In Brief

Although interest in deterring bullying has soared since the 1999 Columbine school shootings, prevention programs can do a better job of applying research in the area, said Susan P. Limber, PhD, in her acceptance of the 2004 Early Career Award for Distinguished Contributions to Psychology in the Public Interest at APA's Annual Convention.

Limber, an associate psychology professor at Clemson University, said that common misdirections include zero-tolerance policies, group treatment, peer mediation and too-simple solutions, such as a single school assembly. She instead endorses a sustained, comprehensive effort to change school norms, such as the Olweus Bullying Prevention Program, which includes a prevention coordinating committee, regular classroom meetings on bullying, and on-the-spot interventions and incident follow-up.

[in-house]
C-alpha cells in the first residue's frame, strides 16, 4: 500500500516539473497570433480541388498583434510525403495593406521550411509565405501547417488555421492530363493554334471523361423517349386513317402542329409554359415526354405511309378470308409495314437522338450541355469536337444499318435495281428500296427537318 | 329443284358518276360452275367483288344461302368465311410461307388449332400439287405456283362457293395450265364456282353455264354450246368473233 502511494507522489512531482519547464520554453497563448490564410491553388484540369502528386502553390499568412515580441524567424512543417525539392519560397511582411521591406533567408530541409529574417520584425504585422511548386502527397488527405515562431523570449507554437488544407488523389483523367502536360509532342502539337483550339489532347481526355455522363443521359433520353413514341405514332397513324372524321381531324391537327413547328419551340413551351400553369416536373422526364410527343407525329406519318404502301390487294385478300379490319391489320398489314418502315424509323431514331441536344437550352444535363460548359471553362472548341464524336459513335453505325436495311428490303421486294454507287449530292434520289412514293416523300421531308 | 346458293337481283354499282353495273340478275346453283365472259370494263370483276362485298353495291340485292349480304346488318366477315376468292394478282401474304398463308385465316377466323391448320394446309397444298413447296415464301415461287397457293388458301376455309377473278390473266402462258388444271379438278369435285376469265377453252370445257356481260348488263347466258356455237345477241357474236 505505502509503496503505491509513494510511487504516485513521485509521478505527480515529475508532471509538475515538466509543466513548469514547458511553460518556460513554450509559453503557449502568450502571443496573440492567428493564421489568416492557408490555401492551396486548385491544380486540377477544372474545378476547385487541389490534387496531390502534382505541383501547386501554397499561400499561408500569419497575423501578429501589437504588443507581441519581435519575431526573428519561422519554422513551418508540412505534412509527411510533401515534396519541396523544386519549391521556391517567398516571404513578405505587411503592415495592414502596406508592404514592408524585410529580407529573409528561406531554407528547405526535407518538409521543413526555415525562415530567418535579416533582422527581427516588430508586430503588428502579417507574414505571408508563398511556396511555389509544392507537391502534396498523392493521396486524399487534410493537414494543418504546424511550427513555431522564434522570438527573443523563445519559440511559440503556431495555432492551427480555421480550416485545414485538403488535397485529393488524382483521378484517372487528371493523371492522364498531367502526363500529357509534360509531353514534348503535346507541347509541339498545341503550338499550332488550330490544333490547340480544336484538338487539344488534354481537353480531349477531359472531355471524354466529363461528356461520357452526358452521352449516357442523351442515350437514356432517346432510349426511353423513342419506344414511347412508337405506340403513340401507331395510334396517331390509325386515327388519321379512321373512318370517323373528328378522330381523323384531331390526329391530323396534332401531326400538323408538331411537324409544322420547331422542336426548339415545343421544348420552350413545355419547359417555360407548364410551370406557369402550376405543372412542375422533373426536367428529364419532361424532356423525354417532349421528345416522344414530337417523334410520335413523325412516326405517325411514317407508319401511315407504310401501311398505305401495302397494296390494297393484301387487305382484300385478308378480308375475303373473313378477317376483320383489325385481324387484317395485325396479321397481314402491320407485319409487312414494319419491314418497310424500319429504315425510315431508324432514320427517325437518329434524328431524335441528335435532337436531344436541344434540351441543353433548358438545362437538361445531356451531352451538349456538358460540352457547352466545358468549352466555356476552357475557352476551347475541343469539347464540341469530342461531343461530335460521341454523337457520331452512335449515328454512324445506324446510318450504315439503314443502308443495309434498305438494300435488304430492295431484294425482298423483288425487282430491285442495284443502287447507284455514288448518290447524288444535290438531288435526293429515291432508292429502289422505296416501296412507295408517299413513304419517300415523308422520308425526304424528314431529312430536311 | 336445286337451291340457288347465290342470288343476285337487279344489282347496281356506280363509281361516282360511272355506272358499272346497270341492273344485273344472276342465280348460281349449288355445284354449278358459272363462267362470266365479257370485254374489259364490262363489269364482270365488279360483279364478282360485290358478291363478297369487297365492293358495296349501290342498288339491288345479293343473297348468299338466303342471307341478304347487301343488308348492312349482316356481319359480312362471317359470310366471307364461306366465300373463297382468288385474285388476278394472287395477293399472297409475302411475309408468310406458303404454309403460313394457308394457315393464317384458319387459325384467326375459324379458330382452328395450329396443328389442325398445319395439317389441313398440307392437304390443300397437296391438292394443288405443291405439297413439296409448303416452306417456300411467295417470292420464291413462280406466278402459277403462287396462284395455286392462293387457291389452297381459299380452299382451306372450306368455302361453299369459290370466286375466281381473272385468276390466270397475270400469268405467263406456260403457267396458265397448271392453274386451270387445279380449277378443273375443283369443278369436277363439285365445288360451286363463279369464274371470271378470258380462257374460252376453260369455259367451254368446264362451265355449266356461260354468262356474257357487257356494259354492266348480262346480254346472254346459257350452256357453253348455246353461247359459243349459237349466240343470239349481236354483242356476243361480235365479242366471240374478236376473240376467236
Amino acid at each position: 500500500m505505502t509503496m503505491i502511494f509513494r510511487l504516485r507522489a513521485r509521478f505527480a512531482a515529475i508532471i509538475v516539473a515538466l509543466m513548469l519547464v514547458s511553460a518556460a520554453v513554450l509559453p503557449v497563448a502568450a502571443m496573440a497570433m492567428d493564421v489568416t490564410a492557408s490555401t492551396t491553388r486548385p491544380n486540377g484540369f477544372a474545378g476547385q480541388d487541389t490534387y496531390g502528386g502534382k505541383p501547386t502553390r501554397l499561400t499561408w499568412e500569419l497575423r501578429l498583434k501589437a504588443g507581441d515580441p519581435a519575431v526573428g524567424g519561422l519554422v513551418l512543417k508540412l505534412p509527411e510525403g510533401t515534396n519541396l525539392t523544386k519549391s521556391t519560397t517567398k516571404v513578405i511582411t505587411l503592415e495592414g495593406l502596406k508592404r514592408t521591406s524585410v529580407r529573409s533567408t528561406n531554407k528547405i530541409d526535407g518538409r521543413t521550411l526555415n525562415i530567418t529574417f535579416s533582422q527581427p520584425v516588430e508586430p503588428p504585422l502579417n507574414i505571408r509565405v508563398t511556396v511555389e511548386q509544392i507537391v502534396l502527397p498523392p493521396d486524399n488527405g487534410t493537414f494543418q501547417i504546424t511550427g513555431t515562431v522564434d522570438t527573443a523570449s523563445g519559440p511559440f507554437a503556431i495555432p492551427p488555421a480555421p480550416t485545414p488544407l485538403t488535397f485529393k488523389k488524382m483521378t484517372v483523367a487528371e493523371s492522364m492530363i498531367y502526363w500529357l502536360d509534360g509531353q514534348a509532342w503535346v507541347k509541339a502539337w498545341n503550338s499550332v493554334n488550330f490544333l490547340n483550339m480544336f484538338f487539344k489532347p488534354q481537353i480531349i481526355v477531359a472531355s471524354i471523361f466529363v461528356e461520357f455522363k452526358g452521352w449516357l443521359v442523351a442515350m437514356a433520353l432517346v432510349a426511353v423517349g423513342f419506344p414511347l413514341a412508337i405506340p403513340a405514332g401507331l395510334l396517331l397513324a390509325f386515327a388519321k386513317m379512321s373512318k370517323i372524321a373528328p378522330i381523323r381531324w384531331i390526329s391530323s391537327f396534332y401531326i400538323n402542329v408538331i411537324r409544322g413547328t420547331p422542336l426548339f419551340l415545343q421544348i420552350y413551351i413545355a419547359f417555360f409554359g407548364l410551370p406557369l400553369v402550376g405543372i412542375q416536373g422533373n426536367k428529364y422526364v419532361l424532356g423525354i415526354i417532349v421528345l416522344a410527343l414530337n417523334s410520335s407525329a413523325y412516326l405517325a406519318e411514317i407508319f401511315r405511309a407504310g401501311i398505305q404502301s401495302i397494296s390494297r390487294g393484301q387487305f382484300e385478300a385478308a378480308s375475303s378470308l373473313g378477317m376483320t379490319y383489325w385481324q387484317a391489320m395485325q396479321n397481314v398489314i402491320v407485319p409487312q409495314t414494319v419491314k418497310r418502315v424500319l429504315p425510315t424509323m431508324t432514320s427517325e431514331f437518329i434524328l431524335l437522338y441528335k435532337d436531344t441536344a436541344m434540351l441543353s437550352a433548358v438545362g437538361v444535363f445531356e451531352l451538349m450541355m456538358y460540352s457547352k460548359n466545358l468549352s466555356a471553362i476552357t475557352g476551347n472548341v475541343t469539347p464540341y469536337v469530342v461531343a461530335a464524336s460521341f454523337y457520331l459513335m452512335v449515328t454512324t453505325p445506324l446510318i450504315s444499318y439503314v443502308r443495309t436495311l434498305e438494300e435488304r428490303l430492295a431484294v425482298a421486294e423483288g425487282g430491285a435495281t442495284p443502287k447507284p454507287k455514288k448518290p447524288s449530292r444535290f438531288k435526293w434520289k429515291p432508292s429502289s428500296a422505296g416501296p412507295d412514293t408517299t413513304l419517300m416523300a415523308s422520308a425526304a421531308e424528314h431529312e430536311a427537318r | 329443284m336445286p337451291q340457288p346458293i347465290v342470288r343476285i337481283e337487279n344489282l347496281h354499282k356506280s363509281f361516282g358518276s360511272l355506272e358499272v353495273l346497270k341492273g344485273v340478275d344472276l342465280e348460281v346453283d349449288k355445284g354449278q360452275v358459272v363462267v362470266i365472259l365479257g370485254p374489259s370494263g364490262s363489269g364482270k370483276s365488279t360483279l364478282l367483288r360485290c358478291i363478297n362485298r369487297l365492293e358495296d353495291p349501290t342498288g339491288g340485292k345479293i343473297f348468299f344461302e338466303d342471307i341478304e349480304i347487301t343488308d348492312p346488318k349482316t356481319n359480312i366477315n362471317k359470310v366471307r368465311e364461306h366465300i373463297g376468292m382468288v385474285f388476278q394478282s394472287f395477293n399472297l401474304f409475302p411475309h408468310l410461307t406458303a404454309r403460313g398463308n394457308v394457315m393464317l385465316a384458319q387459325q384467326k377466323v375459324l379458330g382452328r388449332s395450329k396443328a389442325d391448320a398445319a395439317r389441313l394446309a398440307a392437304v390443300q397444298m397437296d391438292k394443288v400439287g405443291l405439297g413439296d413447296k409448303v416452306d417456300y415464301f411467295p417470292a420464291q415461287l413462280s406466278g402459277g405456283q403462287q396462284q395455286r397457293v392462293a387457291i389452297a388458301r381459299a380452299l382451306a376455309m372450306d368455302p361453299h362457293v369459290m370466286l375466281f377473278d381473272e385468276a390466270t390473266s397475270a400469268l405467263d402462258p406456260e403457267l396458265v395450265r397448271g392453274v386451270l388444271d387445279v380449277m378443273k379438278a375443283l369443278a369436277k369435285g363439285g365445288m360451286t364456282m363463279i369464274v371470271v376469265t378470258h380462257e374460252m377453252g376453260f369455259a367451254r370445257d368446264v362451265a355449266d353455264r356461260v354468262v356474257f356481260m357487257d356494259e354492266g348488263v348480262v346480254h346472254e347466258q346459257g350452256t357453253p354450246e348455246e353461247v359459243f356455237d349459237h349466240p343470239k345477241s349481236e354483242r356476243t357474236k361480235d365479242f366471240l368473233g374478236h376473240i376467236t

"In an era of high-stakes testing, in particular, this is asking admittedly a lot of our school personnel," she said, noting that teachers and administrators need the support of parents, policy-makers and community members to implement effective programs.